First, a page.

Inhibition of Tissue-Nonspecific Alkaline Phosphatase Attenuates Ectopic Mineralization in the Abcc6–/– Mouse Model of PXE but Not in the Enpp1 Mutant Mouse Models of GACI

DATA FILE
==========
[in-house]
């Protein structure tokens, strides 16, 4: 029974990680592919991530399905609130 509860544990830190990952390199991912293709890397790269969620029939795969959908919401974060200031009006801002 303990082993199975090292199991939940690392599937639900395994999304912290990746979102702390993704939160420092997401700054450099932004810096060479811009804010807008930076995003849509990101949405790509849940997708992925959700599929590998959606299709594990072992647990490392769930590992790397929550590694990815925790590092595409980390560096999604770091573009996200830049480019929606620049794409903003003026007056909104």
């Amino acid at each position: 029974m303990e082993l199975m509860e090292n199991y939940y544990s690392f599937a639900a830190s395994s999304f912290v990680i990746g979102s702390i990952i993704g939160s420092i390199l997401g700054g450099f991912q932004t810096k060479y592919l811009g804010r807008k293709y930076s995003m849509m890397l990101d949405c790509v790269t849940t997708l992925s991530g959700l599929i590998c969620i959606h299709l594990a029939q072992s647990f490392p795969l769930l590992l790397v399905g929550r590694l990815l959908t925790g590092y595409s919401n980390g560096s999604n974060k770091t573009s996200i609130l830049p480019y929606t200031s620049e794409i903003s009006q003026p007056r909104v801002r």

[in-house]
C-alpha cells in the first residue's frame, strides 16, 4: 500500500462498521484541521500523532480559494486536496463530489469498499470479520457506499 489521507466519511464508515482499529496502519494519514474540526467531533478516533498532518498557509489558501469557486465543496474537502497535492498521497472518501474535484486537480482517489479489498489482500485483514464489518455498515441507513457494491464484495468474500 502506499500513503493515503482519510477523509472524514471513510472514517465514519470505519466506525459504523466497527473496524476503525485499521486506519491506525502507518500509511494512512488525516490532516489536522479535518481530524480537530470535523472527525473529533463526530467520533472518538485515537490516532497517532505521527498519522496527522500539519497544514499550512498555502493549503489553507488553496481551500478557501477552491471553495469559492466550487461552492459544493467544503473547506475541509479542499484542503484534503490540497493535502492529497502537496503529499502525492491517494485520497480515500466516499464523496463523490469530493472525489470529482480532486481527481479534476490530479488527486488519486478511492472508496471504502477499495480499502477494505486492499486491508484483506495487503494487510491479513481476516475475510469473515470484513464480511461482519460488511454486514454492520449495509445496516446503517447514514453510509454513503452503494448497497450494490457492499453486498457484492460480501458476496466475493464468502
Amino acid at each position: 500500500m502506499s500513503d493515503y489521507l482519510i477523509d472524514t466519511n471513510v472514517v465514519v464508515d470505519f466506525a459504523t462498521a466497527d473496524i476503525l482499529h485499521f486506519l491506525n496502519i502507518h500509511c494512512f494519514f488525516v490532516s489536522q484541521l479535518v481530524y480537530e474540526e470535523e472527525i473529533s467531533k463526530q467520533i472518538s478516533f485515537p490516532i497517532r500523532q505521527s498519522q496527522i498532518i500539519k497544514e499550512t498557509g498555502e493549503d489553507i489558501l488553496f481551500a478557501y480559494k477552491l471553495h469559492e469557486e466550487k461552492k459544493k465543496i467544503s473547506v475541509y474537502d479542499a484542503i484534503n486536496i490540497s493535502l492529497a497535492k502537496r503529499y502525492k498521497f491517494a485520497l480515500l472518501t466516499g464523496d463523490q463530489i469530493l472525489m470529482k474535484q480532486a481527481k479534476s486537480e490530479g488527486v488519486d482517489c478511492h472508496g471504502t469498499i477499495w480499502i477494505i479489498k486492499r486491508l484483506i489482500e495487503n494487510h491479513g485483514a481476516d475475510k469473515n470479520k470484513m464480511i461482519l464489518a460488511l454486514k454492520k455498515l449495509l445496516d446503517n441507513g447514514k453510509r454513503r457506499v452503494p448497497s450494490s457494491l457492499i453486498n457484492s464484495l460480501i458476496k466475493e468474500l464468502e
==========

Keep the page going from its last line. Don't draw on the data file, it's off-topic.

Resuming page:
Pseudoxanthoma elasticum (PXE), a prototype of heritable ectopic mineralization disorders, is caused by mutations in the ABCC6 gene encoding a putative efflux transporter ABCC6. It was recently shown that the absence of ABCC6-mediated adenosine triphosphate release from the liver and, consequently, reduced inorganic pyrophosphate levels underlie the pathogenesis of PXE. Given that tissue-nonspecific alkaline phosphatase (TNAP), encoded by ALPL, is the enzyme responsible for degrading inorganic pyrophosphate, we hypothesized that reducing TNAP levels either by genetic or pharmacological means would lead to amelioration of the ectopic mineralization phenotype in the Abcc6–/– mouse model of PXE. Thus, we bred Abcc6–/– mice to heterozygous Alpl+/– mice that display approximately 50% plasma TNAP activity. The Abcc6–/–Alpl+/– double-mutant mice showed 52% reduction of mineralization in the muzzle skin compared with the Abcc6–/–Alpl+/+ mice. Subsequently, oral administration of SBI-425, a small molecule inhibitor of TNAP, resulted in 61% reduction of plasma TNAP activity and 58% reduction of mineralization in the muzzle skin of Abcc6–/– mice. By contrast, SBI-425 treatment of Enpp1 mutant mice, another model of ectopic mineralization associated with reduced inorganic pyrophosphate, failed to reduce muzzle skin mineralization. These results suggest that inhibition of TNAP might provide a promising treatment strategy for PXE, a currently intractable disease.